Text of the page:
Cyclists ride across Wiseman Bridge during the Trek Across Maine in downtown Lewiston on Friday. DARYN SLOVER/Sun Journal

LEWISTON — A steady stream of cyclists in the 35th Trek Across Maine rounded the corner at Lisbon Street onto Pine Street midmorning Friday with the help of some signs and a few police cars.

The route, beginning in Brunswick and passing over the train trestle between Auburn and Lewiston, was a first for the 1,400 riders in the annual three-day benefit ride for the American Lung Association. Previous treks have begun in Newry and the first leg has followed a route through Oxford and Franklin counties to the University of Maine at Farmington.

As cyclists rolled into Bates College after the 58-mile ride — hoping to quickly snag a baked potato (a trek tradition) — the new route was already the talk of the campus.

Cory Lathrop, a 14-year veteran of the trek, arrived at Bates in the early wave of riders. Lathrop helped develop the new course with event organizers with the goal of bringing the trek to a more central location and directly into communities.

“The old route sort of bypassed communities, on purpose,” he said, adding that organizers wanted to “take (the trek) to the population.”

Until this year, the trek began at Sunday River Ski Resort and ended in Belfast. On Friday, the first wave of cyclists was released from the starting line at 7 a.m. at the former Brunswick Naval Air Station, and began rolling into the Bates College campus in Lewiston around 11 a.m.

One of the first rest stops was at L.L. Bean in downtown Freeport. Lathrop said riders were taking photos with the famous Bean boot outside the store. When he got to Bates, he said the “No. 1” topic among riders was the new route.

“Everything I’ve heard has been positive,” he said.

After the overnight stay at Bates, riders will make their way to Colby College in Waterville on Saturday and end up back in Brunswick on Sunday. In all, it’s 180 miles.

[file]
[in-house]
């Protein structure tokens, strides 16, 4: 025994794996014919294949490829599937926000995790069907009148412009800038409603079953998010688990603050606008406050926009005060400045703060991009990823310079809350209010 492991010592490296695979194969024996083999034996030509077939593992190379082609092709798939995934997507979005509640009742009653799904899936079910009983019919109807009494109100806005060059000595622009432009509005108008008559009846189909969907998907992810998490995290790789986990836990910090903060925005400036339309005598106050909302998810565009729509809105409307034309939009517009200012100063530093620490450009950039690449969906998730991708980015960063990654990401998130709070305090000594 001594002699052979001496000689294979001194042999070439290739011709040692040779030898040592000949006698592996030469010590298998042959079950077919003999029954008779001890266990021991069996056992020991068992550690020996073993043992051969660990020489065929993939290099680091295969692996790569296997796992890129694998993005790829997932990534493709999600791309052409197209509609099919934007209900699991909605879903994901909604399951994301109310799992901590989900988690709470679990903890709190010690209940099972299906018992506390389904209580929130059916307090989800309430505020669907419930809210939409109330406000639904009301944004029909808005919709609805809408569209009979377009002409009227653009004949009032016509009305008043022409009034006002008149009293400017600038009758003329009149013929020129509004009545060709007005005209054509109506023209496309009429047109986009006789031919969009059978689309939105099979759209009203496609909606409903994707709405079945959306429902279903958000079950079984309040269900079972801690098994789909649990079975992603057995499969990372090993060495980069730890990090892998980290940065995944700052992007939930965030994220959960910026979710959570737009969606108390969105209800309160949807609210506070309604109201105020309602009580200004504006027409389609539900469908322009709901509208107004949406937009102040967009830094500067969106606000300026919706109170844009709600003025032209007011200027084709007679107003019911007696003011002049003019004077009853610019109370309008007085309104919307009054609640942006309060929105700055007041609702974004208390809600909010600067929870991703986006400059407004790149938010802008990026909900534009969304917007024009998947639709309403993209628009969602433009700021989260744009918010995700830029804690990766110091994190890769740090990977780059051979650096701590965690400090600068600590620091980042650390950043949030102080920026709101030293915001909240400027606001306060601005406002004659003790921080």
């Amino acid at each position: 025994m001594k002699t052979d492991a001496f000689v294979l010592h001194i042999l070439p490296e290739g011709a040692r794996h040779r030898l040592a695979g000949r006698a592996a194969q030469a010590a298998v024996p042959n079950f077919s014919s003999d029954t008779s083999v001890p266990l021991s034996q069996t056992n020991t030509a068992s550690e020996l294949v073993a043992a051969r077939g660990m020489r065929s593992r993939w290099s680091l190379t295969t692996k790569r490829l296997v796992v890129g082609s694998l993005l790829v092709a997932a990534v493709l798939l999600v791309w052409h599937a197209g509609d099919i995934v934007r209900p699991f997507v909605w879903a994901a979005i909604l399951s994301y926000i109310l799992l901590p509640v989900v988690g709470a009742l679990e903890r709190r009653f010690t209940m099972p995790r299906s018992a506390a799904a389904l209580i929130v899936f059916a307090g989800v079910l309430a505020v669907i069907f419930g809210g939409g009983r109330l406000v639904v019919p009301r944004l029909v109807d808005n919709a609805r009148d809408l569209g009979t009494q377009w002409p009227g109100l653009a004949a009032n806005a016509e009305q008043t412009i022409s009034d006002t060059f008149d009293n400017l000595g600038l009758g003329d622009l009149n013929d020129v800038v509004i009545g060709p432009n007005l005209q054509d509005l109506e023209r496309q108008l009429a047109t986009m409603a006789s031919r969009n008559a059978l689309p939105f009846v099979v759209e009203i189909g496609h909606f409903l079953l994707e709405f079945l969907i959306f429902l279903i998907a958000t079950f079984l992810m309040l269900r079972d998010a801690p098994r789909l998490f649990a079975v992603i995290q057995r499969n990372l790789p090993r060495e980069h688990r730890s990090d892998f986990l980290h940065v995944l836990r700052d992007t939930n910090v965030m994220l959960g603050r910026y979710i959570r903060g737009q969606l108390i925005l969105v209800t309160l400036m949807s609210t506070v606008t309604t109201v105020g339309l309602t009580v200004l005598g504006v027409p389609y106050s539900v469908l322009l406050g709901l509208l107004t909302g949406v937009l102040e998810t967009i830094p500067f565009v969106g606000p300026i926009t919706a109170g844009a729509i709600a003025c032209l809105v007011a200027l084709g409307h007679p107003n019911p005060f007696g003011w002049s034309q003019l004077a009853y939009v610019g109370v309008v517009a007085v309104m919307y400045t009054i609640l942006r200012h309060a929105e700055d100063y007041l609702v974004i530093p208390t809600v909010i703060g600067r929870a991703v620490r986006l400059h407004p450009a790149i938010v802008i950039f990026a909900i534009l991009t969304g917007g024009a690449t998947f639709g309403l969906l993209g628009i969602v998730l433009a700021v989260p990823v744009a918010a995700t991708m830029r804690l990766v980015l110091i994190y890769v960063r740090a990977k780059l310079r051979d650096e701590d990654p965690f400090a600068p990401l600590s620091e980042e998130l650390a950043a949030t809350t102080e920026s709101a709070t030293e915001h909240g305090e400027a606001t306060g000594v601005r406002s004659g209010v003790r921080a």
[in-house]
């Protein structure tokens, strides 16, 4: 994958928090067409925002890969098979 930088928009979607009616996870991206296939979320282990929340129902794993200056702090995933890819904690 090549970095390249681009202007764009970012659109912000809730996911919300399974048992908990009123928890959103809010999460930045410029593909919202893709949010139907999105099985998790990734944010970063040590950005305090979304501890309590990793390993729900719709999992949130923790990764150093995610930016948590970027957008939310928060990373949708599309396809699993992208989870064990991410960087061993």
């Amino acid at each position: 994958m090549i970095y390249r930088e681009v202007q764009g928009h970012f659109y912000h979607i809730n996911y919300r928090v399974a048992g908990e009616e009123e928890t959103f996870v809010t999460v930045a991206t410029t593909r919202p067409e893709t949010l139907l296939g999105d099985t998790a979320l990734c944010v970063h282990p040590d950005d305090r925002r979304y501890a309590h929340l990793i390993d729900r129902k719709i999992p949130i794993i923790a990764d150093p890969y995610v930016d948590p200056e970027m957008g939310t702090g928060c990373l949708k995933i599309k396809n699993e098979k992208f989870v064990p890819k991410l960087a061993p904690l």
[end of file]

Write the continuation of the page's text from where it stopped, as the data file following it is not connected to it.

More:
Over its 35 years, the trek has raised nearly $25 million for the American Lung Association Maine, becoming the organization’s largest fundraising event.

As of Friday, the event had brought in $1.2 million in donations. For the full three-day event, the fundraising minimum is $550 per rider.

This year, Lathrop managed to raise the second-most in the field, raking in more than $21,500 in donations. He said his annual goal has been to add a number of new sponsors each year, while maintaining old ones. The top fundraiser in the trek has taken in roughly $25,000, he said.

Kim Chamard, manager of development for the American Lung Association Maine, told the Press Herald this week that the new course was chosen for the trek’s 35th anniversary “to breathe some new life into the event and refresh it a bit. (We’re) hoping to bring in some new cyclists and a new generation of people to ride with us, and making it more centrally located we’re hoping will do that for people.”

On Friday, Chamard was at the Bates College Commons where music was blaring and a small crowd cheered for cyclists rolling in on Central Avenue, which was closed to traffic.

Many riders form teams to raise money for a particular cause, and the event encourages teams to create hashtags for social media posts. Chamard pointed to a large screen set up where participants could view the team posts and activity in real time.

Mike Williams of Presque Isle was wearing cycling gear marked with the hashtag #Melstrong, a member of a 21-person team called “Mel’s Trekkers.” It was Williams’ second year of riding the trek, meaning he’s seen both courses. He said while the new route has some beautiful scenery, he was concerned in some of the high-traffic areas, and in areas that he said were not well-marked.

While some riders are just beginning to form traditions, some are firmly in place. Chamard said at least two people have ridden in the trek each year since it began.

Bill Ross of Freeport has been doing the trek for 22 years. He said during a stretch of three years when he was deployed in the military, his daughters rode in his place.

Ross is a peer facilitator for the Wounded Warrior Project, a veterans services organization, which has taken him on rides all over the world.

“I loved it,” he said of the first day of the course Friday. He said he got involved in the event two decades ago because of a family member with lung cancer, but he continues riding for “personal health” and to fight diabetes.

“It’s good therapy for (post-traumatic stress disorder), too,” he said.

Most dropping their bikes Friday afternoon went first to the food and beer tents. On the marked path there, Leigh Weisenburger, dean of admission at Bates, was among the volunteers holding up large signs with a question mark, aimed at directing people to where they needed to go.

The biggest destinations? Where to get a baked potato and find a bathroom.

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